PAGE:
04 April 2015

Review: Belzhar

Belzhar by Meg Wolitzer

My rating: 4 of 5 stars

Closer to a 4.5.

For as much as I read, I have my share of gaps in things I haven't read, and one of those gaps is The Bell Jar by Sylvia Plath. Why I've skipped it thus far, I have no idea, but I know that it didn't hurt my enjoyment of Belzhar in the slightest.

This book takes place at a boarding school and focuses mainly on a girl who joins the school following the death of her boyfriend. She is placed in what is viewed as a special, exclusive English class with four other students, all of which have fairly tragic stories of their own. The class will focus on the works of Sylvia Plath, and they're given a journal to keep their thoughts and feelings in, required to write in it twice a week. When they write in the journal, however, they're transported to a place where what went wrong is seemingly set right again. The question then becomes why, as well as what happens in this land being righted.

It's a weird book, no doubt about it. What's kind of great about it is how plainly and directly it handles the issue of depression, especially in teens (and unsurprising given the topic central to the tale), and in behavioral ways to deal with it. I liked that it didn't pretend to trivialize the issues in play - Jam's problem, when revealed, is treated with the same weight and importance as anyone else, one girl's options toward the end are clearly meant to mirror something specific and are given the proper weight, and so on. It's weird to say this in a sense, but it feels rare to see a young adult book tackle the concepts behind depression in a non-pandering way, if they opt to address it at all. It also doesn't hurt that the story itself is good, with interesting characters, a unique conceit, and a pretty solid pace for a book like this.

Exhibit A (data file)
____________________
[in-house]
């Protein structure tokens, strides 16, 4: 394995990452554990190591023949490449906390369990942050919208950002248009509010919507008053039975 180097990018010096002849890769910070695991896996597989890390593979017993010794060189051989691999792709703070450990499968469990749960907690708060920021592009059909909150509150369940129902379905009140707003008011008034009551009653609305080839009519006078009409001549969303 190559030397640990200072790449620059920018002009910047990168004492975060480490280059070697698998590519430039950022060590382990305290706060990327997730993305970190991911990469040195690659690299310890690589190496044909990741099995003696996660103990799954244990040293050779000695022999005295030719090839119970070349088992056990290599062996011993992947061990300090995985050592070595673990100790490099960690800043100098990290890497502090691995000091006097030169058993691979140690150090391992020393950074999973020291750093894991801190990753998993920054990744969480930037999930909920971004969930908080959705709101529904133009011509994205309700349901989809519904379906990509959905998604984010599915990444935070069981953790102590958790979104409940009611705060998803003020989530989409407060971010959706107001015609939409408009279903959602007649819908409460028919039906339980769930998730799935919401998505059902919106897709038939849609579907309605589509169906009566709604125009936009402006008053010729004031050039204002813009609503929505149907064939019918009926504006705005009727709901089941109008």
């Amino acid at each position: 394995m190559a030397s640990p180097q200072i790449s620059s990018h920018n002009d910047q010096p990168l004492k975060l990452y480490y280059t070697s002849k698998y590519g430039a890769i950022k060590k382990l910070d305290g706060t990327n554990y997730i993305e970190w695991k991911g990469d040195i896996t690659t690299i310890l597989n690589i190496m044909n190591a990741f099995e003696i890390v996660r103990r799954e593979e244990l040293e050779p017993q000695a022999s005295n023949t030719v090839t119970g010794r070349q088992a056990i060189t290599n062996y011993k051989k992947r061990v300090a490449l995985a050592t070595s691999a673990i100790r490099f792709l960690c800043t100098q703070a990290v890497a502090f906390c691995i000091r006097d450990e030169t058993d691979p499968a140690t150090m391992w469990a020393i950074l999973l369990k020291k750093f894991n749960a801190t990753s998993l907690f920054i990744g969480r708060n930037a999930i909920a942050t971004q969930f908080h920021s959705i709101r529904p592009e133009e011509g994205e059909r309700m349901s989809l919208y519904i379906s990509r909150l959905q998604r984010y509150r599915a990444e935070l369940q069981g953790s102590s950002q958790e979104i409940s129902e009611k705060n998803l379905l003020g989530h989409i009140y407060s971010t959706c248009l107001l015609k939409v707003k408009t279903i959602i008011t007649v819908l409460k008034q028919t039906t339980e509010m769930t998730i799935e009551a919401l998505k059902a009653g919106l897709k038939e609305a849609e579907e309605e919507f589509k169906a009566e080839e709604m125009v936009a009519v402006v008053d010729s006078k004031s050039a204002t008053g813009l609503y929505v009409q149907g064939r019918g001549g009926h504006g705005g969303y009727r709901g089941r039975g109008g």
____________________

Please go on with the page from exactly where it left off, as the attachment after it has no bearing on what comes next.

Overall, a good read. Definitely recommended for fans of Wolitzer or Plath, but also worth it for those teens who might be struggling a bit. We don't talk about depression enough as is, this might be the shift that someone needs before it's too late.

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